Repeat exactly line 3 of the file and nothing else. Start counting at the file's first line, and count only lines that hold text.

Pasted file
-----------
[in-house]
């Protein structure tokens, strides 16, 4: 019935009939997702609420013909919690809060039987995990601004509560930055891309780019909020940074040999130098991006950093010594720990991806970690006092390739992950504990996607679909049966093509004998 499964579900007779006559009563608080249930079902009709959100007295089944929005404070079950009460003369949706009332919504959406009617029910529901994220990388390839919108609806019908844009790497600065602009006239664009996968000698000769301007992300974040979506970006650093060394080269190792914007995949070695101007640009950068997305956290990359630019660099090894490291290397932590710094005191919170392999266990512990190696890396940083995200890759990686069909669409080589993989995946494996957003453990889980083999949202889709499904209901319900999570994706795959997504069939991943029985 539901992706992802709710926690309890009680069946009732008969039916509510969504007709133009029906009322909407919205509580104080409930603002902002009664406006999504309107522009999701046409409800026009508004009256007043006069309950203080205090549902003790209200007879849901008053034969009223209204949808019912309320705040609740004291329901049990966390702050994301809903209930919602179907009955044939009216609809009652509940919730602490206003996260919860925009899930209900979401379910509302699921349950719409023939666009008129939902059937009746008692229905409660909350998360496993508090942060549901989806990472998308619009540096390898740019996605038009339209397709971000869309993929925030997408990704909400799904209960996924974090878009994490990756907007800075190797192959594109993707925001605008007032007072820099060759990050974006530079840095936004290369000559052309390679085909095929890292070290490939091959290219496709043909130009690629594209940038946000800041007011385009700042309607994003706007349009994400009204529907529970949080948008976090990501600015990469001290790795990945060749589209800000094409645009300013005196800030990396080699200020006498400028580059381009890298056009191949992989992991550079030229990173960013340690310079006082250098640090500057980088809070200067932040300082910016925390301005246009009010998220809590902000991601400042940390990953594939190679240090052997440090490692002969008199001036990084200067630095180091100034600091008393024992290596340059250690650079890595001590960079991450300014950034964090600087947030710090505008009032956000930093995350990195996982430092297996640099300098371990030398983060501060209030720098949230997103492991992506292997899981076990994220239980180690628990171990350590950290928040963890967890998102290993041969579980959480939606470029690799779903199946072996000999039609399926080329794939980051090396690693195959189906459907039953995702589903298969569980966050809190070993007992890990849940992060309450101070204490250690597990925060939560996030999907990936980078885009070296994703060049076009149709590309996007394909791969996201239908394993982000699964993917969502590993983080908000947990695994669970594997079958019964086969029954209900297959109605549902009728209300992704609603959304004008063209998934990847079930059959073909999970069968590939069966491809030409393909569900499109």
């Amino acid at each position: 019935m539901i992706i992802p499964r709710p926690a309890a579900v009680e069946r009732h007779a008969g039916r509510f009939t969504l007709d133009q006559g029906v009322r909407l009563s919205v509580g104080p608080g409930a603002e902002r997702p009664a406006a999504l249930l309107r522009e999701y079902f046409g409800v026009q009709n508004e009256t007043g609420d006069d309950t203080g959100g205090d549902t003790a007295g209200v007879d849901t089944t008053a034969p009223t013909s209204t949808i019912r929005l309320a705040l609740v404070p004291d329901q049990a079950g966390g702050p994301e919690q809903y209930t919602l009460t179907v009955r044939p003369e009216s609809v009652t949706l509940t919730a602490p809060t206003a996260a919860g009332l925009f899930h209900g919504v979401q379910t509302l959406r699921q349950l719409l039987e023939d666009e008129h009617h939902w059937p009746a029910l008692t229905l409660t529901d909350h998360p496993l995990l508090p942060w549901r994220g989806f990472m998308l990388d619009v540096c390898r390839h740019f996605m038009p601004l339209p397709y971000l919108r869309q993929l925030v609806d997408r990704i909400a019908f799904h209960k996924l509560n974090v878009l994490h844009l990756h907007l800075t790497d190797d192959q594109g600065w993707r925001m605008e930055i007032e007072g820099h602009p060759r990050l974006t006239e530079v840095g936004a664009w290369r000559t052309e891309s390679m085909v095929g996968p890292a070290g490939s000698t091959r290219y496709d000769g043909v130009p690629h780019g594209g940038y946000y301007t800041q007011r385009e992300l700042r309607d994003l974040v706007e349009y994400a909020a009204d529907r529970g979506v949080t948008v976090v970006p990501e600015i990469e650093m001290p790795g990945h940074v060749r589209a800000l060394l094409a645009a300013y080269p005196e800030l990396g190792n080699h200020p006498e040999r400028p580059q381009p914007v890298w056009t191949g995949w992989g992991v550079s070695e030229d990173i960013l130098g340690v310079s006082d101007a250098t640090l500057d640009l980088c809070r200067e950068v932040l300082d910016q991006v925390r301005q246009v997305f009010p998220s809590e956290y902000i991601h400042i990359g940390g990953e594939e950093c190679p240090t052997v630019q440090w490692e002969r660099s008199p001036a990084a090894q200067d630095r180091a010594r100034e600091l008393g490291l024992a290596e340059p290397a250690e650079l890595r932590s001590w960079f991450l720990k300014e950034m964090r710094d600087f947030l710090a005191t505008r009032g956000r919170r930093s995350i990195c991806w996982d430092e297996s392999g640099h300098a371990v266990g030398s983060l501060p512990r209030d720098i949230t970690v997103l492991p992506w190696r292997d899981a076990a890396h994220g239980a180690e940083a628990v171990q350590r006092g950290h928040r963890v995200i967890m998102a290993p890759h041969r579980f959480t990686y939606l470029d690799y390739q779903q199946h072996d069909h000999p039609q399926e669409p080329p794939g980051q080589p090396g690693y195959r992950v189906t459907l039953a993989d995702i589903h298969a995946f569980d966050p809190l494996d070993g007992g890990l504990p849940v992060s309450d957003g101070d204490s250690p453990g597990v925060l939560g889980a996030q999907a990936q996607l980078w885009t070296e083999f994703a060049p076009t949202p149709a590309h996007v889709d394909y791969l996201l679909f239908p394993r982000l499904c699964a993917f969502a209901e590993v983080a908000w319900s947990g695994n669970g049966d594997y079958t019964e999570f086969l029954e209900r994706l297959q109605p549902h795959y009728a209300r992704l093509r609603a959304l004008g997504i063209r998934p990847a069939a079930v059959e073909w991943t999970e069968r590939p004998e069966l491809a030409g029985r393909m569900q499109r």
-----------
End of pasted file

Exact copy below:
């Amino acid at each position: 019935m539901i992706i992802p499964r709710p926690a309890a579900v009680e069946r009732h007779a008969g039916r509510f009939t969504l007709d133009q006559g029906v009322r909407l009563s919205v509580g104080p608080g409930a603002e902002r997702p009664a406006a999504l249930l309107r522009e999701y079902f046409g409800v026009q009709n508004e009256t007043g609420d006069d309950t203080g959100g205090d549902t003790a007295g209200v007879d849901t089944t008053a034969p009223t013909s209204t949808i019912r929005l309320a705040l609740v404070p004291d329901q049990a079950g966390g702050p994301e919690q809903y209930t919602l009460t179907v009955r044939p003369e009216s609809v009652t949706l509940t919730a602490p809060t206003a996260a919860g009332l925009f899930h209900g919504v979401q379910t509302l959406r699921q349950l719409l039987e023939d666009e008129h009617h939902w059937p009746a029910l008692t229905l409660t529901d909350h998360p496993l995990l508090p942060w549901r994220g989806f990472m998308l990388d619009v540096c390898r390839h740019f996605m038009p601004l339209p397709y971000l919108r869309q993929l925030v609806d997408r990704i909400a019908f799904h209960k996924l509560n974090v878009l994490h844009l990756h907007l800075t790497d190797d192959q594109g600065w993707r925001m605008e930055i007032e007072g820099h602009p060759r990050l974006t006239e530079v840095g936004a664009w290369r000559t052309e891309s390679m085909v095929g996968p890292a070290g490939s000698t091959r290219y496709d000769g043909v130009p690629h780019g594209g940038y946000y301007t800041q007011r385009e992300l700042r309607d994003l974040v706007e349009y994400a909020a009204d529907r529970g979506v949080t948008v976090v970006p990501e600015i990469e650093m001290p790795g990945h940074v060749r589209a800000l060394l094409a645009a300013y080269p005196e800030l990396g190792n080699h200020p006498e040999r400028p580059q381009p914007v890298w056009t191949g995949w992989g992991v550079s070695e030229d990173i960013l130098g340690v310079s006082d101007a250098t640090l500057d640009l980088c809070r200067e950068v932040l300082d910016q991006v925390r301005q246009v997305f009010p998220s809590e956290y902000i991601h400042i990359g940390g990953e594939e950093c190679p240090t052997v630019q440090w490692e002969r660099s008199p001036a990084a090894q200067d630095r180091a010594r100034e600091l008393g490291l024992a290596e340059p290397a250690e650079l890595r932590s001590w960079f991450l720990k300014e950034m964090r710094d600087f947030l710090a005191t505008r009032g956000r919170r930093s995350i990195c991806w996982d430092e297996s392999g640099h300098a371990v266990g030398s983060l501060p512990r209030d720098i949230t970690v997103l492991p992506w190696r292997d899981a076990a890396h994220g239980a180690e940083a628990v171990q350590r006092g950290h928040r963890v995200i967890m998102a290993p890759h041969r579980f959480t990686y939606l470029d690799y390739q779903q199946h072996d069909h000999p039609q399926e669409p080329p794939g980051q080589p090396g690693y195959r992950v189906t459907l039953a993989d995702i589903h298969a995946f569980d966050p809190l494996d070993g007992g890990l504990p849940v992060s309450d957003g101070d204490s250690p453990g597990v925060l939560g889980a996030q999907a990936q996607l980078w885009t070296e083999f994703a060049p076009t949202p149709a590309h996007v889709d394909y791969l996201l679909f239908p394993r982000l499904c699964a993917f969502a209901e590993v983080a908000w319900s947990g695994n669970g049966d594997y079958t019964e999570f086969l029954e209900r994706l297959q109605p549902h795959y009728a209300r992704l093509r609603a959304l004008g997504i063209r998934p990847a069939a079930v059959e073909w991943t999970e069968r590939p004998e069966l491809a030409g029985r393909m569900q499109r």